COVID-19 affects everyone, so scientists made sure clinical trial participants for the vaccines were diverse. The clinical trials for the first two COVID-19 vaccines included Black (about 10% of participants) and Hispanic (about 20% of participants) people, older age groups (about 25%), and people with conditions such as obesity, diabetes, and heart and respiratory conditions. New and future clinical trials will also include pregnant women and children under 12.
Side effects of the COVID-19 vaccine are temporary and do not mean you’re sick.
The vaccines do not contain live coronavirus, and you cannot and will not get COVID-19 from getting vaccinated. After the shots, you might experience a sore arm, a mild fever or body aches, but this doesn’t mean you have COVID-19. These symptoms, if they happen at all, are temporary, usually lasting only a day or two. They signal a natural response as your body’s immune system learns to recognize and fight the coronavirus.
Do you have allergies? You can probably still get the COVID-19 vaccine.
The CDC says people with allergies to certain foods, insects, latex and other common allergens can have the COVID-19 vaccine. If you have ever had a severe allergic reaction to a vaccine, be sure to discuss that with your doctor, who can evaluate you and assess your risk. However, if you are severely allergic to any of the coronavirus vaccine ingredients, you should not be vaccinated.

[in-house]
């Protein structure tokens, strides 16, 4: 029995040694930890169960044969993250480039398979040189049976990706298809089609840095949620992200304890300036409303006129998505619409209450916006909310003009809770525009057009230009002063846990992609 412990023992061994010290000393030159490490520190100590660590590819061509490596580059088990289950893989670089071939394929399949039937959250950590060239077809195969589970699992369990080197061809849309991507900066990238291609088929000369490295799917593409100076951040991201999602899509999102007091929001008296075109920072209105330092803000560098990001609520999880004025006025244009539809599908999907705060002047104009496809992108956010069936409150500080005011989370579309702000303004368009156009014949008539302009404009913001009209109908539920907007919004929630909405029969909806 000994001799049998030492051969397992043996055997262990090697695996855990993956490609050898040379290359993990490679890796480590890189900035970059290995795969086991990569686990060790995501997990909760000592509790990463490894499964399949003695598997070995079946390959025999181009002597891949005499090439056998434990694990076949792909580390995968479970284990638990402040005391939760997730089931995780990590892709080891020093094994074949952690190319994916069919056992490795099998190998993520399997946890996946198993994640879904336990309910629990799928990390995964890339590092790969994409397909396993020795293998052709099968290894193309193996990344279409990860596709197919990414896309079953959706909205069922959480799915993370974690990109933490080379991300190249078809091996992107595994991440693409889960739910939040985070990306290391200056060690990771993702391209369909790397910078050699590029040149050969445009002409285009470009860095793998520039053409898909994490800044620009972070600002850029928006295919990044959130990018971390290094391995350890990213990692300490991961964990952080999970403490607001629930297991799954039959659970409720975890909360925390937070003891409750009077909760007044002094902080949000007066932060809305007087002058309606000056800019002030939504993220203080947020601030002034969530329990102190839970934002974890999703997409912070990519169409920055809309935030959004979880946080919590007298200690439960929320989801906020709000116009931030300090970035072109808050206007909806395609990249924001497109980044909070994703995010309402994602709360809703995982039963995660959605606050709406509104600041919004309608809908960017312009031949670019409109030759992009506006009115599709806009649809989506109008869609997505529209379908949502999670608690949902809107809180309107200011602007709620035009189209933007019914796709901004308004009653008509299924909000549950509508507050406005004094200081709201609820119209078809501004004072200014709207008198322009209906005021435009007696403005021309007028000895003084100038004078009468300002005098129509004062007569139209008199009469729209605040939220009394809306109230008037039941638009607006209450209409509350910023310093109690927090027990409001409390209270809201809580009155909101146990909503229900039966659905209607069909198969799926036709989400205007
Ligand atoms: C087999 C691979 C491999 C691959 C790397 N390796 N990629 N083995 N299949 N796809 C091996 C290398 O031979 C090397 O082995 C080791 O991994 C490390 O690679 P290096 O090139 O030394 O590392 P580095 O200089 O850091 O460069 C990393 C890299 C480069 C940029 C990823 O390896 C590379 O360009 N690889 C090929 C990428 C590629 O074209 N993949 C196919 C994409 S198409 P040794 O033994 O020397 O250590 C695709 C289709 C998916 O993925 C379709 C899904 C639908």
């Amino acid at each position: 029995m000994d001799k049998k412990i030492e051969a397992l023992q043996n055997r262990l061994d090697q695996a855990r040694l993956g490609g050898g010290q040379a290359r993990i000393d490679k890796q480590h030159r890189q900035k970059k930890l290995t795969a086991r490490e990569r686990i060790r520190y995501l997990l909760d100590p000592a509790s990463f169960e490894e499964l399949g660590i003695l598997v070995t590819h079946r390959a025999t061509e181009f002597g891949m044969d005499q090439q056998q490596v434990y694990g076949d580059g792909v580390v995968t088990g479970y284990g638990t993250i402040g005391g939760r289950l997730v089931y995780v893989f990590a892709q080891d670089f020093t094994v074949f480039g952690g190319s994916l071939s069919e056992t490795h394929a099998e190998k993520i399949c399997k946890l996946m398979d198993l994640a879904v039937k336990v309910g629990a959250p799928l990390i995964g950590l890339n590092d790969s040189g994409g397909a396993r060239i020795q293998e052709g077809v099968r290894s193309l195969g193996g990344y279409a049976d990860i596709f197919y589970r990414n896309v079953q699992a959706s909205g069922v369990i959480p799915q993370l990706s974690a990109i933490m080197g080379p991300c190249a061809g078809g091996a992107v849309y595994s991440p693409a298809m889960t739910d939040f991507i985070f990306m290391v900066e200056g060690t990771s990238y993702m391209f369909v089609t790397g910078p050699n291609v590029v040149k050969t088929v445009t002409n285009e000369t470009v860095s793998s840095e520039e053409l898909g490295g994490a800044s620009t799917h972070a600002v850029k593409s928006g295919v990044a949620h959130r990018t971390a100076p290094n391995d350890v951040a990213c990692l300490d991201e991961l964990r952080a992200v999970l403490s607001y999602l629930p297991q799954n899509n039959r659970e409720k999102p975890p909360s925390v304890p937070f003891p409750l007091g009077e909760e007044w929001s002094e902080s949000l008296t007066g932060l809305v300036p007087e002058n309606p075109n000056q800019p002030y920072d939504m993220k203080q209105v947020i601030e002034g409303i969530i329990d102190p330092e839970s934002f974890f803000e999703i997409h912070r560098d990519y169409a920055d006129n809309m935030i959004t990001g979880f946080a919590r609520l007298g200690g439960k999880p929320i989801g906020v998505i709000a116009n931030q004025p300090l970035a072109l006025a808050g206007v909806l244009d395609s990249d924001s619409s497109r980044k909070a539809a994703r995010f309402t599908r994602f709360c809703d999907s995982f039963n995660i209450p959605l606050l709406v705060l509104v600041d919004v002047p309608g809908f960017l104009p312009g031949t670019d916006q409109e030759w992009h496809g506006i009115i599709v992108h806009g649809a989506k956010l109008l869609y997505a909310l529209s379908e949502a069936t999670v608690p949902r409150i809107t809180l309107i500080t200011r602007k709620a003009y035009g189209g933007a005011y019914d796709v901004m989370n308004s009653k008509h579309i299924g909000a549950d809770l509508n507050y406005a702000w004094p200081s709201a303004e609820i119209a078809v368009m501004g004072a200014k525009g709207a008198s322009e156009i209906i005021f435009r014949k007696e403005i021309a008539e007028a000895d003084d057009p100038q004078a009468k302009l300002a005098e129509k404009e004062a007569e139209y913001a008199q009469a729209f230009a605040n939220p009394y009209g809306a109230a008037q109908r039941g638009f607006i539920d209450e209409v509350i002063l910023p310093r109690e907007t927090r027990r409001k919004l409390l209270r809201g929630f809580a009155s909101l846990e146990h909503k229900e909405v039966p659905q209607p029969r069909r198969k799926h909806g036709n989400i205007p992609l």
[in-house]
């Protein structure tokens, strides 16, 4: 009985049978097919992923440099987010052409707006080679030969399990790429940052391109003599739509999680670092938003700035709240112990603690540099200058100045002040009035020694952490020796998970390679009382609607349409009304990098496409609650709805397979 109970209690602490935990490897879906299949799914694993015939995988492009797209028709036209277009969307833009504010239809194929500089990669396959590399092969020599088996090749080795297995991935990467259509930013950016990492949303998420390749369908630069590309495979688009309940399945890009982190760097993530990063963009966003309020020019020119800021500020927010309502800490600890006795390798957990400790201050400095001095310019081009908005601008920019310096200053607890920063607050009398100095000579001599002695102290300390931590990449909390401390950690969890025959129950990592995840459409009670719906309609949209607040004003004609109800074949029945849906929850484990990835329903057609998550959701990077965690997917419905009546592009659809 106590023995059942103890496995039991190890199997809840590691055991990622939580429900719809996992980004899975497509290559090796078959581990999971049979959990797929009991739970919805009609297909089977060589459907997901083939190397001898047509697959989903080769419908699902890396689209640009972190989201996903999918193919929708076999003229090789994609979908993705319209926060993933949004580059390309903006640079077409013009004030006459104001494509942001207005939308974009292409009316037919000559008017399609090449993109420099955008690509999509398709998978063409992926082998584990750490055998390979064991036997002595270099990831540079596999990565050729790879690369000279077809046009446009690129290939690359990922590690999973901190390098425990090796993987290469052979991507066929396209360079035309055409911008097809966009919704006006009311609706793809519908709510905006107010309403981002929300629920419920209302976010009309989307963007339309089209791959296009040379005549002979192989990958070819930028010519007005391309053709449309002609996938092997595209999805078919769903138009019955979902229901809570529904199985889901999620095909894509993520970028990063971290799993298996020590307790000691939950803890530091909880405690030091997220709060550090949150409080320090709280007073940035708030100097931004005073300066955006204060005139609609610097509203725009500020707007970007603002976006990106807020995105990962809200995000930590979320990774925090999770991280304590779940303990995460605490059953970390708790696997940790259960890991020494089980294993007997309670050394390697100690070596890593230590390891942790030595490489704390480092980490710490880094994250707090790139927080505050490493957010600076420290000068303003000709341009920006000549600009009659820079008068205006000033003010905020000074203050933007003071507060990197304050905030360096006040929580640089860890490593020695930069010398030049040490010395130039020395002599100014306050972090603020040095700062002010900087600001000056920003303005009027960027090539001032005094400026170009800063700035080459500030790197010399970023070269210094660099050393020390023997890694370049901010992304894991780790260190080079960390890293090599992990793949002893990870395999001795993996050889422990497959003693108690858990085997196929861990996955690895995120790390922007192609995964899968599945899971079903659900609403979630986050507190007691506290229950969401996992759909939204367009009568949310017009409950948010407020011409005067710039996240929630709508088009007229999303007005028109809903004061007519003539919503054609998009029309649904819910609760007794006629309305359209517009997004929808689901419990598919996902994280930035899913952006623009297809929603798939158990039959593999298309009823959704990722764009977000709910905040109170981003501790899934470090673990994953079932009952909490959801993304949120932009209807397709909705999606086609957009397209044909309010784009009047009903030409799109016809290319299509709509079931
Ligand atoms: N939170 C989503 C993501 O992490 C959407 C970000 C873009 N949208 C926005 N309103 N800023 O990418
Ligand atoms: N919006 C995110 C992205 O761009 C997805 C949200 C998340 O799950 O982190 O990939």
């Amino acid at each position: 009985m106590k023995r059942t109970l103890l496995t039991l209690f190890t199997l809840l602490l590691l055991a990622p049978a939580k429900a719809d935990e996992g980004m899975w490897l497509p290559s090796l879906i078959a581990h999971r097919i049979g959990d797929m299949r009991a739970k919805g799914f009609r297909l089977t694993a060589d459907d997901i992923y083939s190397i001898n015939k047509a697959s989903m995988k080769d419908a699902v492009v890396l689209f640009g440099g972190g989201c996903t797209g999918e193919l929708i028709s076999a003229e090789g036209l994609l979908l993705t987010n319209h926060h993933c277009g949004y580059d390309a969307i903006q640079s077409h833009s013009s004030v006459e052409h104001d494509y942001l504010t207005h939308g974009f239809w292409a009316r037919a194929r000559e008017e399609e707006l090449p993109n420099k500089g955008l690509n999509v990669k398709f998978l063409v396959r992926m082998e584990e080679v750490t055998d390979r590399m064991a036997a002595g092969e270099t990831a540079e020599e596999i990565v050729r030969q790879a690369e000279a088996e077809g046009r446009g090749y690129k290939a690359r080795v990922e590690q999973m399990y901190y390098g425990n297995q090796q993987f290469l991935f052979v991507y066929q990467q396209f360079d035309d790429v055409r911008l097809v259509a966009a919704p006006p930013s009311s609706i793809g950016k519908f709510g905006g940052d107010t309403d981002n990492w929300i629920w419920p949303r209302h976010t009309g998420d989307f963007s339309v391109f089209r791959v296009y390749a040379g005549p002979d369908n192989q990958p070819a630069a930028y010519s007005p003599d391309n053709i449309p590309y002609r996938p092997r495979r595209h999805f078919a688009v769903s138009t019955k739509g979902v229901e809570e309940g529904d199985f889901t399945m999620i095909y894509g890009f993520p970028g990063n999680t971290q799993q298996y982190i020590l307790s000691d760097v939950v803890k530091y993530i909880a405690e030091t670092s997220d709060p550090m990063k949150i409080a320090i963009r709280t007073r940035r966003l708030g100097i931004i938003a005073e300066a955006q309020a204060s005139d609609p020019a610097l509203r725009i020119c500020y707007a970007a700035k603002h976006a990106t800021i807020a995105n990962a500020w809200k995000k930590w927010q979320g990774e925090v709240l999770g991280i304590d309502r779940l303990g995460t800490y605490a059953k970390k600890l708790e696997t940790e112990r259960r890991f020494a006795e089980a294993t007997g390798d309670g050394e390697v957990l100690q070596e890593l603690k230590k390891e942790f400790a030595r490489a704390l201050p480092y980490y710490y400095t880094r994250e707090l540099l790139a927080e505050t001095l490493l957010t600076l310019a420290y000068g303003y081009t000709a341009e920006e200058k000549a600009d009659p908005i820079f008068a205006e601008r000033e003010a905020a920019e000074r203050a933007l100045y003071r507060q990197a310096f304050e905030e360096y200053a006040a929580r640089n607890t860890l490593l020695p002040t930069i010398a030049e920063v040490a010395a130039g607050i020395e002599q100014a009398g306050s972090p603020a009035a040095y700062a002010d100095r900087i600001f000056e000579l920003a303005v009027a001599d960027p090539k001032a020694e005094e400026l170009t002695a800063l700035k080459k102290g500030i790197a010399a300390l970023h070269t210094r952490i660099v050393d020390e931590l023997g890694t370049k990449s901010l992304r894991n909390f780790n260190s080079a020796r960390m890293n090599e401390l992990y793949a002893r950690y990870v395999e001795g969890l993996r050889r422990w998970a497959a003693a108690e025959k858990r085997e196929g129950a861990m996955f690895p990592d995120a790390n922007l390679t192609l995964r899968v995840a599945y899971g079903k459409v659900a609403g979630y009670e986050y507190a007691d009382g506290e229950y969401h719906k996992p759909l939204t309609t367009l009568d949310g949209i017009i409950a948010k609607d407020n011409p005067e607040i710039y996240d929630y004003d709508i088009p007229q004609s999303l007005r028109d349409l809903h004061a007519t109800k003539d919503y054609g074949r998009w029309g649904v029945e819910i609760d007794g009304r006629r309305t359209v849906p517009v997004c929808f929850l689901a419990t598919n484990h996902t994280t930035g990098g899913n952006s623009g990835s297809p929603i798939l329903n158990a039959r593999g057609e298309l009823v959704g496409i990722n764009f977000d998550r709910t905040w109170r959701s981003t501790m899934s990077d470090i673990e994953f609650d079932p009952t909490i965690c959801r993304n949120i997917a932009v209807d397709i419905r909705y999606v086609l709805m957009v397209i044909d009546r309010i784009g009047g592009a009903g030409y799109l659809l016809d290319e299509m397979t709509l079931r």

Here’s what we know about pregnancy, breastfeeding and fertility concerns with the COVID-19 vaccines.
Pregnant women should discuss the COVID-19 vaccine with their doctors. Although the vaccines have not yet been tested in pregnant women, getting COVID-19 while pregnant can be dangerous, so your doctor can help you decide if the vaccines are appropriate for you. The vaccine is safe for breastfeeding mothers, and does not harm a woman’s ability to become pregnant.
If you’ve already had COVID-19, getting the vaccine will add extra protection.
Even if you have already had COVID-19, you can still get the vaccine. Current guidelines suggest that anyone previously infected with COVID-19 should be vaccinated. Some people who have been vaccinated after having COVID-19 have observed a strong immune reaction after the first of the two shots.
COVID-19 Vaccines: Time is of the essence.
Some people are deciding not to get the coronavirus vaccines until more people have had them. Vaccine hesitancy can be normal, but waiting too long to be vaccinated allows the coronavirus to continue spreading in the community, with new variants emerging. Severe COVID-19 can be very dangerous: The sooner you get vaccinated, the sooner you are protected.
Vaccines can’t save lives unless people get vaccinated.
By themselves, the COVID-19 vaccines cannot shorten the pandemic. They can only work when communities agree to receive them. And, even if you are vaccinated, you should continue to wear a mask, wash your hands and practice physically distancing until the pandemic is over.
How can you decide if you should get the COVID-19 vaccine?
Do your research. Take the time to ask questions and learn all you can about the COVID-19 vaccine from reliable sources so you can make the most informed decision about getting vaccinated.